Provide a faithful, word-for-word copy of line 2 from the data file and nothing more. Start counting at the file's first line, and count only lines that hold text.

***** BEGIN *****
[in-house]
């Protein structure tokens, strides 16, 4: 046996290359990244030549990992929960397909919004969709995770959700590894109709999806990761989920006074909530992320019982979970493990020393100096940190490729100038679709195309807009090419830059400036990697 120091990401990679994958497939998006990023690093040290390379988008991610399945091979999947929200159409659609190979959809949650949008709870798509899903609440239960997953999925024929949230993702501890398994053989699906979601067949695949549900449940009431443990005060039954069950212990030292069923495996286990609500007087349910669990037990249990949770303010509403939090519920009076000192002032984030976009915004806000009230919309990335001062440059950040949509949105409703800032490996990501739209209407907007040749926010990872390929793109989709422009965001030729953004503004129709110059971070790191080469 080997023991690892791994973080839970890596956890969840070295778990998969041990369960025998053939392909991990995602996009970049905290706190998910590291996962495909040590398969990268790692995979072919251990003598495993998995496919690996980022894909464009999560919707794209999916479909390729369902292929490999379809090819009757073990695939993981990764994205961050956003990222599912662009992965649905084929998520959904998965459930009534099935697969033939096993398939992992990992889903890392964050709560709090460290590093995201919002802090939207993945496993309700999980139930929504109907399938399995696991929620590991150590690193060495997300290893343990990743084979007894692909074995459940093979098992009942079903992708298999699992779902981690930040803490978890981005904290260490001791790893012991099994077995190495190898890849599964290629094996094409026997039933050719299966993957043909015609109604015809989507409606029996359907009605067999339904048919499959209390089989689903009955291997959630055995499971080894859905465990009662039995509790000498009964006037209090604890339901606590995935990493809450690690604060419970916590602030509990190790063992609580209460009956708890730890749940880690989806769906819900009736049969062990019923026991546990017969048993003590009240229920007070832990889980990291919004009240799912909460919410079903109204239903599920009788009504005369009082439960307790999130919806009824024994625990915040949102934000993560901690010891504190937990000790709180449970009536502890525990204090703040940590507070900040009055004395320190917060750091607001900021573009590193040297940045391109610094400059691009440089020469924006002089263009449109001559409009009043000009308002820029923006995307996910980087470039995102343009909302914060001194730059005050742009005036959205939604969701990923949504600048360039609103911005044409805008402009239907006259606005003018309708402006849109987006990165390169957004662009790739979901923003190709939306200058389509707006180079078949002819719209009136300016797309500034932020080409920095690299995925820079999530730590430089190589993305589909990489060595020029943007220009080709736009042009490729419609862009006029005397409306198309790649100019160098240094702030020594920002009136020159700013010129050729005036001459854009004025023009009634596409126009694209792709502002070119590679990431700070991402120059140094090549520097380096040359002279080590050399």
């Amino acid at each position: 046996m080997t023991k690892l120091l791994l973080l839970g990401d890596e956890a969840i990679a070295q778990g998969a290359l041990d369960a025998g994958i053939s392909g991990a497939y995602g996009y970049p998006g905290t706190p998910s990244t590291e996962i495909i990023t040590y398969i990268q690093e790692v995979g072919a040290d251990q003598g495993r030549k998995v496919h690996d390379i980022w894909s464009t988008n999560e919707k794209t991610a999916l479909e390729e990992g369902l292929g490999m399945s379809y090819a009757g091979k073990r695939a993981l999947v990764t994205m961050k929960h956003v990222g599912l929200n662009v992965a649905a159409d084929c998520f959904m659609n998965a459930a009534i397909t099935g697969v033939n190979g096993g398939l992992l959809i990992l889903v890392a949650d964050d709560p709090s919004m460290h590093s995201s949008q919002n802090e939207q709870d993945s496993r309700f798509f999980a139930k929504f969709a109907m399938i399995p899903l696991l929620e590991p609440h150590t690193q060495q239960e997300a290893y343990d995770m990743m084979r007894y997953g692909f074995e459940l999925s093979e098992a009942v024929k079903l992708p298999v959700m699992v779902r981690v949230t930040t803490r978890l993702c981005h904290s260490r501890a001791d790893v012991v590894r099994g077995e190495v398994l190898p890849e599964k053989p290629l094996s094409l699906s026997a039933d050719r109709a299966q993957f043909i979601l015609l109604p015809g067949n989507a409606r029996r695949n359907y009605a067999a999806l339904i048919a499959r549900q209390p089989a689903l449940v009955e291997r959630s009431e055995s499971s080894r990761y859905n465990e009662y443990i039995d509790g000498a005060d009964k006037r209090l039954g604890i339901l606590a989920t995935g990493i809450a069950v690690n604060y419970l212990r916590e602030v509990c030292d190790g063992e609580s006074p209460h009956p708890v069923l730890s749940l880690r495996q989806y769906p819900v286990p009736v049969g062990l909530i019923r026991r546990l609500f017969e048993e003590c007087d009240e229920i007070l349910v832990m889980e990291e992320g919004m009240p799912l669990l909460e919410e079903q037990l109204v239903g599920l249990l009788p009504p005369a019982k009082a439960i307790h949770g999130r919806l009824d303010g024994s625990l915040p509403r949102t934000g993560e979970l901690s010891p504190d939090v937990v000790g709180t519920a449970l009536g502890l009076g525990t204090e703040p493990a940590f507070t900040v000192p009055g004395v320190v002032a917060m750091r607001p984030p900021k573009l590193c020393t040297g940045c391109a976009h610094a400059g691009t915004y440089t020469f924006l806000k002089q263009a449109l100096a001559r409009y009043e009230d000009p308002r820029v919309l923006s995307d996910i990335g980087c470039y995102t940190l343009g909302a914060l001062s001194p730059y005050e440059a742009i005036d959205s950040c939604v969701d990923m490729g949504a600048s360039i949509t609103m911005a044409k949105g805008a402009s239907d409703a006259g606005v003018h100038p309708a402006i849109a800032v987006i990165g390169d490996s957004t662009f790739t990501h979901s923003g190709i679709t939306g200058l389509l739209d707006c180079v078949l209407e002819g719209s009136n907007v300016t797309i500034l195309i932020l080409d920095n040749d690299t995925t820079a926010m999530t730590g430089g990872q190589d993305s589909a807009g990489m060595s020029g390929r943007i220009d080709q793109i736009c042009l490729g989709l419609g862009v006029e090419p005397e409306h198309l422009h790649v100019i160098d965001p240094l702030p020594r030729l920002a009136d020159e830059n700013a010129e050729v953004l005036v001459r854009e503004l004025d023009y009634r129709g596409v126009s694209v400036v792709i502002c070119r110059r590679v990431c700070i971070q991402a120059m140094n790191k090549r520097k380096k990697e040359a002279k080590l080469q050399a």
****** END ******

């Protein structure tokens, strides 16, 4: 046996290359990244030549990992929960397909919004969709995770959700590894109709999806990761989920006074909530992320019982979970493990020393100096940190490729100038679709195309807009090419830059400036990697 120091990401990679994958497939998006990023690093040290390379988008991610399945091979999947929200159409659609190979959809949650949008709870798509899903609440239960997953999925024929949230993702501890398994053989699906979601067949695949549900449940009431443990005060039954069950212990030292069923495996286990609500007087349910669990037990249990949770303010509403939090519920009076000192002032984030976009915004806000009230919309990335001062440059950040949509949105409703800032490996990501739209209407907007040749926010990872390929793109989709422009965001030729953004503004129709110059971070790191080469 080997023991690892791994973080839970890596956890969840070295778990998969041990369960025998053939392909991990995602996009970049905290706190998910590291996962495909040590398969990268790692995979072919251990003598495993998995496919690996980022894909464009999560919707794209999916479909390729369902292929490999379809090819009757073990695939993981990764994205961050956003990222599912662009992965649905084929998520959904998965459930009534099935697969033939096993398939992992990992889903890392964050709560709090460290590093995201919002802090939207993945496993309700999980139930929504109907399938399995696991929620590991150590690193060495997300290893343990990743084979007894692909074995459940093979098992009942079903992708298999699992779902981690930040803490978890981005904290260490001791790893012991099994077995190495190898890849599964290629094996094409026997039933050719299966993957043909015609109604015809989507409606029996359907009605067999339904048919499959209390089989689903009955291997959630055995499971080894859905465990009662039995509790000498009964006037209090604890339901606590995935990493809450690690604060419970916590602030509990190790063992609580209460009956708890730890749940880690989806769906819900009736049969062990019923026991546990017969048993003590009240229920007070832990889980990291919004009240799912909460919410079903109204239903599920009788009504005369009082439960307790999130919806009824024994625990915040949102934000993560901690010891504190937990000790709180449970009536502890525990204090703040940590507070900040009055004395320190917060750091607001900021573009590193040297940045391109610094400059691009440089020469924006002089263009449109001559409009009043000009308002820029923006995307996910980087470039995102343009909302914060001194730059005050742009005036959205939604969701990923949504600048360039609103911005044409805008402009239907006259606005003018309708402006849109987006990165390169957004662009790739979901923003190709939306200058389509707006180079078949002819719209009136300016797309500034932020080409920095690299995925820079999530730590430089190589993305589909990489060595020029943007220009080709736009042009490729419609862009006029005397409306198309790649100019160098240094702030020594920002009136020159700013010129050729005036001459854009004025023009009634596409126009694209792709502002070119590679990431700070991402120059140094090549520097380096040359002279080590050399």